PASEK [01:02:32]: I won’t add too much on this because I think so much wonderful things have been said and I don’t want to prevent further questions from being asked. I guess I’ll just sort of pose an open question, which is that in the environmental humanities, right, we often look to artists to to do this esthetic work for us. I’m not sure that is a convincing historical argument, right. It seems like the way these questions get determined is what social movements make of esthetics and the sort of political energy they invest in them and the way that they make them circulate. And I think that we we can sort of see, in my backyard if that were right, like questions over the oil sands versus the tar sand and the sort of fraught questions of like the esthetic spectacle versus the slow violence that have come in that context, it doesn’t seem like there really is a esthetic that can do it all. And so it does seem like it’s a kind of war of position question where you’re trying to find contextually responsive, collectively inspiring answers to partial questions that help you move forward one step of the way.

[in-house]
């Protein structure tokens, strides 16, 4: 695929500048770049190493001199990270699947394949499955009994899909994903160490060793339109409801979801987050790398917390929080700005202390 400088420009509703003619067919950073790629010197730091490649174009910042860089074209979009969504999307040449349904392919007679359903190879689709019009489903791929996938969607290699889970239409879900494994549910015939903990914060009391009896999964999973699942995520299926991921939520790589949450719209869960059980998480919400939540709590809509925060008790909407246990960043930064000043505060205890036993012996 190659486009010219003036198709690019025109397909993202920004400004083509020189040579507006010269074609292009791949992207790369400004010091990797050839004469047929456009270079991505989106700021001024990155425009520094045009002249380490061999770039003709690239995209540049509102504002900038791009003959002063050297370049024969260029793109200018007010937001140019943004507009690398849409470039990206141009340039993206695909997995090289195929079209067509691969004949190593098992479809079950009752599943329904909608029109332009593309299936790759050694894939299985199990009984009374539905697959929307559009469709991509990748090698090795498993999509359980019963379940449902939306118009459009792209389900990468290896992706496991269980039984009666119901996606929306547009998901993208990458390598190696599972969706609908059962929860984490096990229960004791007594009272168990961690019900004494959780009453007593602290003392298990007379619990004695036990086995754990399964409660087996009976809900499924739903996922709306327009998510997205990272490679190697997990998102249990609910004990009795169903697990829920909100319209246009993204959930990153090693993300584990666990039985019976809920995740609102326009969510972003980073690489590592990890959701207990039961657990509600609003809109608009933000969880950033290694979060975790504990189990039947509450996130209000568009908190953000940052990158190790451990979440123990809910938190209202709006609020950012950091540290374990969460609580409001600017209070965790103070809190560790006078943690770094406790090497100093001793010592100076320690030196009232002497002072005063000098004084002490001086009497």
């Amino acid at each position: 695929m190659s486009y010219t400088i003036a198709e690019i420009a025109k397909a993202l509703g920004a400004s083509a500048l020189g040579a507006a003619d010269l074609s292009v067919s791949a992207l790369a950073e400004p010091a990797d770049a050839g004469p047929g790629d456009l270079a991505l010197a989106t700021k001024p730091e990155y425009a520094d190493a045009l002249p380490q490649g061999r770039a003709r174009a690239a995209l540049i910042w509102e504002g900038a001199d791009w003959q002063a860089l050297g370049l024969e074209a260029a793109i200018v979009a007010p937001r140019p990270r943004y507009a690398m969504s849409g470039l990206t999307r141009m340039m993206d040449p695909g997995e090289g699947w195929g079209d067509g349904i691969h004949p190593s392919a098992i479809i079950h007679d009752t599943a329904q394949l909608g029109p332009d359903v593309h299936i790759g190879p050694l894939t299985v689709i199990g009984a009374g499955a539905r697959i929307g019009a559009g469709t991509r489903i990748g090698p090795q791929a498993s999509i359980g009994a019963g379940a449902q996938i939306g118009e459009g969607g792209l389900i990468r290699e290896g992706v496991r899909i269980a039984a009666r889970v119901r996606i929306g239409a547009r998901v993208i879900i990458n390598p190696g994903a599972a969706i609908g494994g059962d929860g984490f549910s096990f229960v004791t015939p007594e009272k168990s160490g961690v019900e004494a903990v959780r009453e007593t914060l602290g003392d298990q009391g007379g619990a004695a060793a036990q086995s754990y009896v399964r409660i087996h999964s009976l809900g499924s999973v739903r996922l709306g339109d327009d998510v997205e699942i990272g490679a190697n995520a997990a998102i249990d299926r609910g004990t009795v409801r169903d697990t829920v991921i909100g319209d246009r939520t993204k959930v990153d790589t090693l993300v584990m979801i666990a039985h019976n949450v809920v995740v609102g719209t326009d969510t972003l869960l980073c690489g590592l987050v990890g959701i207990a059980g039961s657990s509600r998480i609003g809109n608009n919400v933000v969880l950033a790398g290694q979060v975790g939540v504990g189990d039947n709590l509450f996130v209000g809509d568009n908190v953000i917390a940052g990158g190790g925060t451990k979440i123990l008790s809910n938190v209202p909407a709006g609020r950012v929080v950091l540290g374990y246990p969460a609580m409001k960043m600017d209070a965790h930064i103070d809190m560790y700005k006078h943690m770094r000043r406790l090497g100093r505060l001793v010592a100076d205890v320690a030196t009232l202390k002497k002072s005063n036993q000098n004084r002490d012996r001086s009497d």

GOOGASIAN [01:03:47]: I think maybe I’ll I’ll seize that opportunity that you’ve given me to actually direct a question that you, Anne, about your your recent work on the effective dimensions of energy and in particular, how these dimensions are being activated and how these contested narratives of of carbon. And and also maybe to kind of bring us back to this word, this key word that Firat already highlighted for us, which is transcorporeality is I think you argue that we have to attend to the transcorporeality of carbon in order to just sort of build these new structures of feeling toward the carbon cycle. And in your recent essay in Environmental Humanities, which I think Trish already linked in the chat. If anyone’s interested, you argue, I think pretty convincingly that climate denialists have already recognized and made use of this embodied transcorporealogic albeit in this kind of dishearteningly familiar appeal to racial and gendered stories about whose bodily experience gets to count. So we might, I think your comments are already pointing us in this direction. We might want to kind of view the realities of climate changes as a kind of settled fact and turned to artists and artists and cultural practitioners to sort of convey that fact to people. But you’re pointing out to us that the carbon cycle is already at the center of these multiple contested narratives. So I’m just wondering if you want to say anything more about this, about contesting the story of carbon. What are the…what new openings do we see when we combine effective and narrative work with our structural critique?